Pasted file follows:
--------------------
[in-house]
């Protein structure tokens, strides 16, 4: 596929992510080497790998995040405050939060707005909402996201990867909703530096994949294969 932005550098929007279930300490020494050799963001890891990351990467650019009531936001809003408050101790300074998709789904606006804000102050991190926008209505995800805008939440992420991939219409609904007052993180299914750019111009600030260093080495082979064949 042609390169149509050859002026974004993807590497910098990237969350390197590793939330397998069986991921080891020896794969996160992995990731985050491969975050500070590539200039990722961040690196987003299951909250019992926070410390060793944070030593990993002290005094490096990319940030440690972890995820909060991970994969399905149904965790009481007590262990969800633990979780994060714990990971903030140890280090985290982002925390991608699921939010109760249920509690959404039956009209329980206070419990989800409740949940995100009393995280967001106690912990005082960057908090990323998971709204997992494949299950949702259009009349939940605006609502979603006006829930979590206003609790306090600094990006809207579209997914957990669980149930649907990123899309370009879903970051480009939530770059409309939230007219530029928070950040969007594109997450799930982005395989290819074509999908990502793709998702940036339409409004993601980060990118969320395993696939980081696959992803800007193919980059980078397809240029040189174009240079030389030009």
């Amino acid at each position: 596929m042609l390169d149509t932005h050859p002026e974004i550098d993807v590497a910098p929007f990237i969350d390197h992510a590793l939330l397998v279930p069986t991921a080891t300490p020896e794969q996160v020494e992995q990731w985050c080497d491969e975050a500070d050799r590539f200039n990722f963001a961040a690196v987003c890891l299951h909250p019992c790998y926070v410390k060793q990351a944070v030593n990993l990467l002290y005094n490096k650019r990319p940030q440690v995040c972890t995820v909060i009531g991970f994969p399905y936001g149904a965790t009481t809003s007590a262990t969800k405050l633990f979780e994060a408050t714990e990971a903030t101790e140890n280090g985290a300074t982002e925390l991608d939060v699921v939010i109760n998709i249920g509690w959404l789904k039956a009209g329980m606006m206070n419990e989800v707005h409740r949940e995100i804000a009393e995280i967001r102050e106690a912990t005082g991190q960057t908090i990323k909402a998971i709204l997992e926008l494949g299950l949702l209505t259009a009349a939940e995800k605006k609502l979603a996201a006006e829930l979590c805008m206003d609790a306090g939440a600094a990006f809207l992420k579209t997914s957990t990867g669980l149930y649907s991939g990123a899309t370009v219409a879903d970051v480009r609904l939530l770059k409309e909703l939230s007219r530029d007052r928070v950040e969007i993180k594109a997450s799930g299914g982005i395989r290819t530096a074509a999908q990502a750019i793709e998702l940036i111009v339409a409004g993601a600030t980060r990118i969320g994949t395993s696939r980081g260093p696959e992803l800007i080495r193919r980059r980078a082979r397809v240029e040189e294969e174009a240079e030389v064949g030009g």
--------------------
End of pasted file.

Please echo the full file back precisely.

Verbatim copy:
[in-house]
């Protein structure tokens, strides 16, 4: 596929992510080497790998995040405050939060707005909402996201990867909703530096994949294969 932005550098929007279930300490020494050799963001890891990351990467650019009531936001809003408050101790300074998709789904606006804000102050991190926008209505995800805008939440992420991939219409609904007052993180299914750019111009600030260093080495082979064949 042609390169149509050859002026974004993807590497910098990237969350390197590793939330397998069986991921080891020896794969996160992995990731985050491969975050500070590539200039990722961040690196987003299951909250019992926070410390060793944070030593990993002290005094490096990319940030440690972890995820909060991970994969399905149904965790009481007590262990969800633990979780994060714990990971903030140890280090985290982002925390991608699921939010109760249920509690959404039956009209329980206070419990989800409740949940995100009393995280967001106690912990005082960057908090990323998971709204997992494949299950949702259009009349939940605006609502979603006006829930979590206003609790306090600094990006809207579209997914957990669980149930649907990123899309370009879903970051480009939530770059409309939230007219530029928070950040969007594109997450799930982005395989290819074509999908990502793709998702940036339409409004993601980060990118969320395993696939980081696959992803800007193919980059980078397809240029040189174009240079030389030009």
């Amino acid at each position: 596929m042609l390169d149509t932005h050859p002026e974004i550098d993807v590497a910098p929007f990237i969350d390197h992510a590793l939330l397998v279930p069986t991921a080891t300490p020896e794969q996160v020494e992995q990731w985050c080497d491969e975050a500070d050799r590539f200039n990722f963001a961040a690196v987003c890891l299951h909250p019992c790998y926070v410390k060793q990351a944070v030593n990993l990467l002290y005094n490096k650019r990319p940030q440690v995040c972890t995820v909060i009531g991970f994969p399905y936001g149904a965790t009481t809003s007590a262990t969800k405050l633990f979780e994060a408050t714990e990971a903030t101790e140890n280090g985290a300074t982002e925390l991608d939060v699921v939010i109760n998709i249920g509690w959404l789904k039956a009209g329980m606006m206070n419990e989800v707005h409740r949940e995100i804000a009393e995280i967001r102050e106690a912990t005082g991190q960057t908090i990323k909402a998971i709204l997992e926008l494949g299950l949702l209505t259009a009349a939940e995800k605006k609502l979603a996201a006006e829930l979590c805008m206003d609790a306090g939440a600094a990006f809207l992420k579209t997914s957990t990867g669980l149930y649907s991939g990123a899309t370009v219409a879903d970051v480009r609904l939530l770059k409309e909703l939230s007219r530029d007052r928070v950040e969007i993180k594109a997450s799930g299914g982005i395989r290819t530096a074509a999908q990502a750019i793709e998702l940036i111009v339409a409004g993601a600030t980060r990118i969320g994949t395993s696939r980081g260093p696959e992803l800007i080495r193919r980059r980078a082979r397809v240029e040189e294969e174009a240079e030389v064949g030009g």